The Russians are dumping US Treasuries and buying gold.
As we reported earlier this week, the three largest holders of US Treasuries are not in a buying mood. In fact, they’re selling. The Japanese disposed of $12.3 billion in US debt. Meanwhile, Chinese Treasury holdings fell by $5.8 billion. The Federal Reserve has shed about $70 billion in US bonds since launching its tightening program last fall. So far, individual and institutional investors have picked up the slack.
Lost in the latest data about Treasury holdings was the fact that Russia dumped nearly half of its US debt in April. But even as it divests itself from US bonds, Russia’s total reserves have grown as the country adds to its gold holdings.
The Japanese and Chinese aren’t buying US Treasuries. In fact, both countries reduced their holdings in April.
According to the US Treasury Department, the Japanese disposed of $12.3 billion in US debt. Meanwhile, Chinese Treasury holdings fell by $5.8 billion.
This could be a troubling development for the US government as it scrambles to fund its massive deficits and ever-growing debt.
On Tuesday, the Dow Jones dropped nearly 200 points. Gold fell close to 2% and fell below the $1,300 mark. Meanwhile, bond prices dropped as yields on the 10-year pushed above the 3% level.
In his most recent podcast, Peter Schiff said we’re witnessing a bond breakdown as it gathers momentum.
In fact, the bond market had one of its worst days all year Tuesday.
The US government has hit borrowing levels not seen since the peak of the financial crisis.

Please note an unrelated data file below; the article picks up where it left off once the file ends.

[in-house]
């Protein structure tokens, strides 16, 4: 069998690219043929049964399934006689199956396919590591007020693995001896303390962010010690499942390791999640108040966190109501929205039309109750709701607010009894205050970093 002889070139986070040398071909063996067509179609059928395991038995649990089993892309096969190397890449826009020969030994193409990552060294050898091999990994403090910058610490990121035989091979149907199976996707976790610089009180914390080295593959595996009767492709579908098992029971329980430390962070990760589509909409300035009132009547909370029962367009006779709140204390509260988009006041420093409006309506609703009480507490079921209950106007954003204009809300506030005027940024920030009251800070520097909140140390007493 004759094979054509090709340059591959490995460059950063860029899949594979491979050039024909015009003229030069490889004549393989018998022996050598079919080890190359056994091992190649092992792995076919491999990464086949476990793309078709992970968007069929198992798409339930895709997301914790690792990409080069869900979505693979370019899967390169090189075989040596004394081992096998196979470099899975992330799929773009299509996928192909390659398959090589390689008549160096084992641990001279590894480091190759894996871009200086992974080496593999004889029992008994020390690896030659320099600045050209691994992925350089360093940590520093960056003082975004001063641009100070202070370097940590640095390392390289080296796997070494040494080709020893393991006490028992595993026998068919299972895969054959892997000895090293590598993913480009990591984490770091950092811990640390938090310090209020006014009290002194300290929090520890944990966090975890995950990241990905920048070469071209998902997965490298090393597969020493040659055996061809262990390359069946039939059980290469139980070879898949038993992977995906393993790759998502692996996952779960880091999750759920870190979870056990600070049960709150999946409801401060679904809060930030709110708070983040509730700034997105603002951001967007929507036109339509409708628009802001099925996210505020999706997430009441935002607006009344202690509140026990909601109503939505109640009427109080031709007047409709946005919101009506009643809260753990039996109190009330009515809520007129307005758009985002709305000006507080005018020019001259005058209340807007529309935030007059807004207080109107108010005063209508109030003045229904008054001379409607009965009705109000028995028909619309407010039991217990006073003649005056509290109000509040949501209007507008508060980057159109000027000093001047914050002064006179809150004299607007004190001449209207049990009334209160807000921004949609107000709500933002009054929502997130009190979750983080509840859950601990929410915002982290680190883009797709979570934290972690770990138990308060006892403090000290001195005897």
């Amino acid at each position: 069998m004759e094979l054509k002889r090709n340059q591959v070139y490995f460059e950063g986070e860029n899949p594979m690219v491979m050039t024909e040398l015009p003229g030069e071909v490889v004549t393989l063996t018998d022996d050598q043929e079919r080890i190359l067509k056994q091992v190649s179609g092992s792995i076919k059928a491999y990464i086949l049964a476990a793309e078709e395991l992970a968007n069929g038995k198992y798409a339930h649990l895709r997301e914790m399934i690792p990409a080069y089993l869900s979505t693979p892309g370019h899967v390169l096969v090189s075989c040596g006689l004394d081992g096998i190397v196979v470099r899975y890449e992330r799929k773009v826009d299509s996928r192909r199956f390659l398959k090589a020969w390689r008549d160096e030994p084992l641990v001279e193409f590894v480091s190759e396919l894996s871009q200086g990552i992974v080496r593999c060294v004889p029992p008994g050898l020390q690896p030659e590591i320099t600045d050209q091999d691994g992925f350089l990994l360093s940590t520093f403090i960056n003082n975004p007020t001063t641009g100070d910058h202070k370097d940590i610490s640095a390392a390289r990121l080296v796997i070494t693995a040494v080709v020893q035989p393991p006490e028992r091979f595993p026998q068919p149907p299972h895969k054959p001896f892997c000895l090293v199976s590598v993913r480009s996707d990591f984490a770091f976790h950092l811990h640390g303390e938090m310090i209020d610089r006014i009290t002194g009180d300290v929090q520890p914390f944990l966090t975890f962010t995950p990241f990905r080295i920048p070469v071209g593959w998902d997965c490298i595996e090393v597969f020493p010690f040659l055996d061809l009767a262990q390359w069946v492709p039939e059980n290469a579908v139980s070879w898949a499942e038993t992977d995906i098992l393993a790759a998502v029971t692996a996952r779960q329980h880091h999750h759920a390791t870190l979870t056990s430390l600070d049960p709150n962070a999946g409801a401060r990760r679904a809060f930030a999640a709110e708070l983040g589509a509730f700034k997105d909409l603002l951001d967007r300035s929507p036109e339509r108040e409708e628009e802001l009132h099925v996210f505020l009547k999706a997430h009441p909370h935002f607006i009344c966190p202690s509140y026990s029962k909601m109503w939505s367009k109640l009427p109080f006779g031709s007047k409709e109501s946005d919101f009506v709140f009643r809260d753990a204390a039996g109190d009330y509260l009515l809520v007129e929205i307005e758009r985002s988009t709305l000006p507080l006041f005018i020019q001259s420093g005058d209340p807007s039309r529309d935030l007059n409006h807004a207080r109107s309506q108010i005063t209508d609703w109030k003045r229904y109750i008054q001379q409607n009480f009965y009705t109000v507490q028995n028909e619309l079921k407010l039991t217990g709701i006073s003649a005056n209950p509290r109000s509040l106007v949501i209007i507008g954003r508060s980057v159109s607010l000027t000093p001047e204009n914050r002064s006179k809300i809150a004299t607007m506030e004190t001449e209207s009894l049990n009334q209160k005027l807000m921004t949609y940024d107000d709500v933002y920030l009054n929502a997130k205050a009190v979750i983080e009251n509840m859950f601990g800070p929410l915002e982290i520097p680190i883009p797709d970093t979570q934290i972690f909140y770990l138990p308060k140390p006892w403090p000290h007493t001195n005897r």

The US Treasury’s net borrowing totaled $488 billion from January through March, according to a statement released Monday. That was $47 billion more than the department’s estimate. It was also a record for first quarter borrowing, according to Bloomberg.
He’s been dubbed the “Bond King,” but Jeffery Gundlach isn’t particularly bullish on bonds right now – at least not US government bonds. And he’s certainly not bullish on stocks. Gundlach has his eyes on gold.
Gundlach heads DoubleLine Capital, overseeing some $119 billion in assets. During a speech at the 2018 Sohn Investment Conference last week, he said an “explosive, potential energy” of a huge “head-and-shoulders bottom” base was signaling a move of $1,000 in gold prices.
Last week, Pres. Trump said US markets might have to endure some short-term pain if the trade war with China escalates. But never fear, in the long run, everything will be great!
We have to do things that other people wouldn’t do. So, we may take a hit, but you know what, ultimately, we’re going to be much stronger for it.”
Peter Schiff agreed there is going to be short-term pain. And we’re also going to suffer some long-term pain.
Peter wasn’t focusing so much on the trade war, but a scenario certainly exists where Chinese retaliation could lead to some serious long-term pain for the US economy. It could pull out the ace up its sleeve.
Expectations that the Fed will continue and perhaps even quicken the pace of interest rates hikes have created headwinds for gold. But there another side to the rising interest rate phenomenon that a lot of people in the mainstream seem to be missing. According to a recent Bloomberg report, the prospect of a higher interest rate environment is feeding signs of financial stress among debt-laden consumers.
This doesn’t bode well for the US economy and could spur safe-haven demand for gold.
The Federal Reserve claims to be tightening. According to the conventional wisdom, the Fed will raise interest rates at least three times in 2018 – maybe even four. And last fall, the central bank announced its plan to begin shrinking its balance sheet.
But have you actually looked at the Fed’s balance sheet? Dan Kurz of dkanalytics.com has. In fact, he has dug deep into the Federal Reserves opaque world of financing and concluded all of this talk of shrinking balance sheets and normalized interest rates is pure fantasy.
As sure as night follows day, before all too long the world’s leading central banks will be abandoning both fledgling interest rate increases and QT fantasies (reducing the size of their balance sheets by selling bonds and stocks) out of ‘status quo necessity.'”